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  Here you can see a bike locked to one of the barriers between a parklet and the street. Hood loved that the space is already being subjected to the whims of a bustling cityscape. When the biker came to retrieve his bike Hood asked somewhat facetiously if he liked the new bike rack. The cyclist replied that it would work better if it were a bit lower.
    Here you can see a bike locked to one of the barriers between a parklet and the street. Hood loved that the space is already being subjected to the whims of a bustling cityscape. When the biker came to retrieve his bike Hood asked somewhat facetiously if he liked the new bike rack. The cyclist replied that it would work better if it were a bit lower.
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  I quite liked the repetition of form on this bench on the east side of Powell St. Not only does it make for a rather hi-tech spot to sit and enjoy a sandwich, but it mimics many of the other forms through the two blocks. The parklets are meant to be up for five years.
    I quite liked the repetition of form on this bench on the east side of Powell St. Not only does it make for a rather hi-tech spot to sit and enjoy a sandwich, but it mimics many of the other forms through the two blocks. The parklets are meant to be up for five years.
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  Here's the only real Audi branding on the eight parklets. It's a plaque on one of the solar collectors. I talked with Audi PR man Andrew Lipman and he told me that the car company loves this project because, "It's a project that solves a problem and gives back to a community that we care about." As to why there aren't Audi rings stamped on every surface, he said that the parklets aren't a massive branding exercise. "It's OK if people don't understand it as 100% related to Audi."
    Here's the only real Audi branding on the eight parklets. It's a plaque on one of the solar collectors. I talked with Audi PR man Andrew Lipman and he told me that the car company loves this project because, "It's a project that solves a problem and gives back to a community that we care about." As to why there aren't Audi rings stamped on every surface, he said that the parklets aren't a massive branding exercise. "It's OK if people don't understand it as 100% related to Audi."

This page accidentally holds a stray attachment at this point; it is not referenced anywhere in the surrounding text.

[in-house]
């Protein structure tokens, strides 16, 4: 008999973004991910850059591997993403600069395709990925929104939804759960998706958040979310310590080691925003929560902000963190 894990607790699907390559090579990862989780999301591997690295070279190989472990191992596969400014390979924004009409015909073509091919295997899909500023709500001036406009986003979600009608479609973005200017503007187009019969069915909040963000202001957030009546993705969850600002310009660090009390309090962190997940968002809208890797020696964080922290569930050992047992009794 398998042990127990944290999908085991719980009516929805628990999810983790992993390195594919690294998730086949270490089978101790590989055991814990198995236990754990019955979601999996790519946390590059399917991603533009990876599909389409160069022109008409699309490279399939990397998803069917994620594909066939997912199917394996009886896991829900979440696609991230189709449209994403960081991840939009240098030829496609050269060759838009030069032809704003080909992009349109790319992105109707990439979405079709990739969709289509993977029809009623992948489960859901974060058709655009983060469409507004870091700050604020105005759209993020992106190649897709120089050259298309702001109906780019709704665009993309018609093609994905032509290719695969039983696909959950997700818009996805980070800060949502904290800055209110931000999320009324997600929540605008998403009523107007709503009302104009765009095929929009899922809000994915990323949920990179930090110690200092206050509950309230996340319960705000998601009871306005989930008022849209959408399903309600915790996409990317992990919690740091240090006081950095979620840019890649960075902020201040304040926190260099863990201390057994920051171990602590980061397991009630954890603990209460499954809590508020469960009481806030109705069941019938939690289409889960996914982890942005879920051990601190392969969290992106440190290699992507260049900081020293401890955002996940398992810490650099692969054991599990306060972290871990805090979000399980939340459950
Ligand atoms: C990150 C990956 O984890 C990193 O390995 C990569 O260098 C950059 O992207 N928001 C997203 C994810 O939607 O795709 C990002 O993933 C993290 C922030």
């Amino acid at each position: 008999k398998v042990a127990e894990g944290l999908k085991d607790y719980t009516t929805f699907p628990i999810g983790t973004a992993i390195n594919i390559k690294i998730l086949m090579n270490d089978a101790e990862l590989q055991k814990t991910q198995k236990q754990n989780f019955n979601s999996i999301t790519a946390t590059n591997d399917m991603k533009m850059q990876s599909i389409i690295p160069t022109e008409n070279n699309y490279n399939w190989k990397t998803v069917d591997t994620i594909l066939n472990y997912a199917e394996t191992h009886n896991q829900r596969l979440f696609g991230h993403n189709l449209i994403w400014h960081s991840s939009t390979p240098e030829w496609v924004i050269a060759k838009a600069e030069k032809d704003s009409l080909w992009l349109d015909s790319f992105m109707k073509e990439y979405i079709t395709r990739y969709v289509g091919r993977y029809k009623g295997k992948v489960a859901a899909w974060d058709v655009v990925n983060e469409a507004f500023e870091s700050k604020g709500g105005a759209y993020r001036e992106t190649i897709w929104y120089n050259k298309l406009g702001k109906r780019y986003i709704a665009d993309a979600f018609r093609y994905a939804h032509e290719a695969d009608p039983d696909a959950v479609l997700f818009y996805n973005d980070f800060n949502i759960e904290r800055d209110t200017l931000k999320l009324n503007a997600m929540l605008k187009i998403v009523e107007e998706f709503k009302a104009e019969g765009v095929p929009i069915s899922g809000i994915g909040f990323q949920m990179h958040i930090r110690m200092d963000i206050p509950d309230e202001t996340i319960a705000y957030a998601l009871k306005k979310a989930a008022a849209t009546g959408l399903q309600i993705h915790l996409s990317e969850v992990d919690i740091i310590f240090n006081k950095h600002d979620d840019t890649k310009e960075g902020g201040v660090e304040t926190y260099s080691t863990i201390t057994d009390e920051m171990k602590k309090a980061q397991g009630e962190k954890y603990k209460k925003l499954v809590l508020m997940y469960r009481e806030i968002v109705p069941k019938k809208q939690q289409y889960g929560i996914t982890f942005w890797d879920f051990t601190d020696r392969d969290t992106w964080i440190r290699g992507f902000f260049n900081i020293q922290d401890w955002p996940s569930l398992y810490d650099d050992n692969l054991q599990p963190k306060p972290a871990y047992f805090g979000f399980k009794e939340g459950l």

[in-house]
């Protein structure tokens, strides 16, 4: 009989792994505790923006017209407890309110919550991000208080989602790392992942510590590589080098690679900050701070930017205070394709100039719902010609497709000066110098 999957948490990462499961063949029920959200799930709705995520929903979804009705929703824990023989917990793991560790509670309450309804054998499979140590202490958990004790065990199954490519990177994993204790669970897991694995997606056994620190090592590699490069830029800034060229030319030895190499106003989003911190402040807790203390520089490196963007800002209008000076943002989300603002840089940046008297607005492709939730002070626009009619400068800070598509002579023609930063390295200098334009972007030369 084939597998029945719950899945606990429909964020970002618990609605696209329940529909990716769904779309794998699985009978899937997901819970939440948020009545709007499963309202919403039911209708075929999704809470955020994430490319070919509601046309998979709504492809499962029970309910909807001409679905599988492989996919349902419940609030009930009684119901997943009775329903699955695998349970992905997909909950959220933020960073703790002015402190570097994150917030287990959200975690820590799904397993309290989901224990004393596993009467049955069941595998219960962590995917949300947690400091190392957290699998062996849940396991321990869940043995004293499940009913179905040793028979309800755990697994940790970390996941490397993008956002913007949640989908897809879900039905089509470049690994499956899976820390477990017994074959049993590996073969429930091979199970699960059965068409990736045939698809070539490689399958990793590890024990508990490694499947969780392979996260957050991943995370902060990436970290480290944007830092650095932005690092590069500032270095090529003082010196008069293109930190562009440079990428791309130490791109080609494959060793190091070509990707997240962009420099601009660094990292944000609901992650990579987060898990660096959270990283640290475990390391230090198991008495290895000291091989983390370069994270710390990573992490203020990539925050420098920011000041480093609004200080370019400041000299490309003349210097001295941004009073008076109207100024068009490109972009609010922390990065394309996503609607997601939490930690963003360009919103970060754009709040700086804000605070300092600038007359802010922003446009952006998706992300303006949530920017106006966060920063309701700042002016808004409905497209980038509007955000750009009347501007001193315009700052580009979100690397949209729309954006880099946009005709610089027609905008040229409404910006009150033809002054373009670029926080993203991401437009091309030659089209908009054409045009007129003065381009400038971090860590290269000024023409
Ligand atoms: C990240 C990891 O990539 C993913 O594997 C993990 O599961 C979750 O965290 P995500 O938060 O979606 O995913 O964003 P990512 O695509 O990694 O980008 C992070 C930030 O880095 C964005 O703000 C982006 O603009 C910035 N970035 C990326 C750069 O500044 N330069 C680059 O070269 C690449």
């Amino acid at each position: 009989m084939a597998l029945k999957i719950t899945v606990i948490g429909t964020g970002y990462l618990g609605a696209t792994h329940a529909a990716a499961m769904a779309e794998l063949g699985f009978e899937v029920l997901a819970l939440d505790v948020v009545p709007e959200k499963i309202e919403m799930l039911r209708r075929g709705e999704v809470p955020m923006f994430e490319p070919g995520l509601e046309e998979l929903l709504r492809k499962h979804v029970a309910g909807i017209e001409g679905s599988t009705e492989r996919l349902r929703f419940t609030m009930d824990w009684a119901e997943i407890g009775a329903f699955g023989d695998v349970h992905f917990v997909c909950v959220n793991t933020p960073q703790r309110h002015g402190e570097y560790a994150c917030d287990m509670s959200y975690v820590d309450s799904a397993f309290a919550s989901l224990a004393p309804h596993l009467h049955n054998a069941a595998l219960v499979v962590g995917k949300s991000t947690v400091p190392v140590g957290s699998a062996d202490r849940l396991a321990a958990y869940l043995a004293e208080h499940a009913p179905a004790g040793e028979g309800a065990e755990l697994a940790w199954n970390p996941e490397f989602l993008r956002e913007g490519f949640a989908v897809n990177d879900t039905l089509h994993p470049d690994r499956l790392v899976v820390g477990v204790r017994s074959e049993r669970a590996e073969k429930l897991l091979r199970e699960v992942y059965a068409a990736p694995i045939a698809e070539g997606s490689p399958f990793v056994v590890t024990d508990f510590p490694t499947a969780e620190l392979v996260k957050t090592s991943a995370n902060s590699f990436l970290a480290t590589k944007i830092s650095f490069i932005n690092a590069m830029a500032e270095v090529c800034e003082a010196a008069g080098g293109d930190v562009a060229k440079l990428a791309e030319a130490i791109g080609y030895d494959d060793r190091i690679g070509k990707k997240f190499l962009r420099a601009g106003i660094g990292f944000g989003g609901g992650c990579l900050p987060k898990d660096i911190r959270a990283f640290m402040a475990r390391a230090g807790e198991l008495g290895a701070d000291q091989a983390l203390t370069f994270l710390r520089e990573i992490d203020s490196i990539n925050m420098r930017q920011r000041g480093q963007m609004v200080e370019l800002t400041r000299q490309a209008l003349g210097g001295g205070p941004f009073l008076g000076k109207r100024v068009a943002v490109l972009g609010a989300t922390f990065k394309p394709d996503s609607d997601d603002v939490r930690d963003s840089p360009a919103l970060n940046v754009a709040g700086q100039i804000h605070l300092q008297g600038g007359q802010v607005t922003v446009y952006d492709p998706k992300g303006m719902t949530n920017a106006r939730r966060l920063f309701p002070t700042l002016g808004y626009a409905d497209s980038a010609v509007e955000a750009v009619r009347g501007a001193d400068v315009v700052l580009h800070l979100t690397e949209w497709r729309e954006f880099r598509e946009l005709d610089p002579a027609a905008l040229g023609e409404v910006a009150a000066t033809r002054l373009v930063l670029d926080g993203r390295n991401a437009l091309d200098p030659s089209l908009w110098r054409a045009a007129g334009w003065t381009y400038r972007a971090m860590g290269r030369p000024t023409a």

• 
  One of my favorite elements of the design is that it narrows these blocks of Powell St. to just two lanes. The cable cars run north and south on Powell and suddenly they're very snugly embraced by the expanded sidewalk. This shot shows how near the cable cars now run to the pedestrians. And considering what a traffic nightmare this part of town is to begin with, it's hard to see that the narrowing of the street will cause serious delays. One woman I talked with said, "If you know anything around here you know not to drive down these blocks of Powell." Here's hoping fewer will.
    One of my favorite elements of the design is that it narrows these blocks of Powell St. to just two lanes. The cable cars run north and south on Powell and suddenly they're very snugly embraced by the expanded sidewalk. This shot shows how near the cable cars now run to the pedestrians. And considering what a traffic nightmare this part of town is to begin with, it's hard to see that the narrowing of the street will cause serious delays. One woman I talked with said, "If you know anything around here you know not to drive down these blocks of Powell." Here's hoping fewer will.
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  Here you can see pedestrians already embracing the design. Hood also pointed to a lack of street seating as a problem that he hoped to rectify. And if it turns out that more tables and benches would be nice, "If we need more benches and tables, we'll just make them and install them." Don't miss a word of Dwell! Download our  FREE app from iTunes, friend us on Facebook, or follow us on Twitter!
    Here you can see pedestrians already embracing the design. Hood also pointed to a lack of street seating as a problem that he hoped to rectify. And if it turns out that more tables and benches would be nice, "If we need more benches and tables, we'll just make them and install them."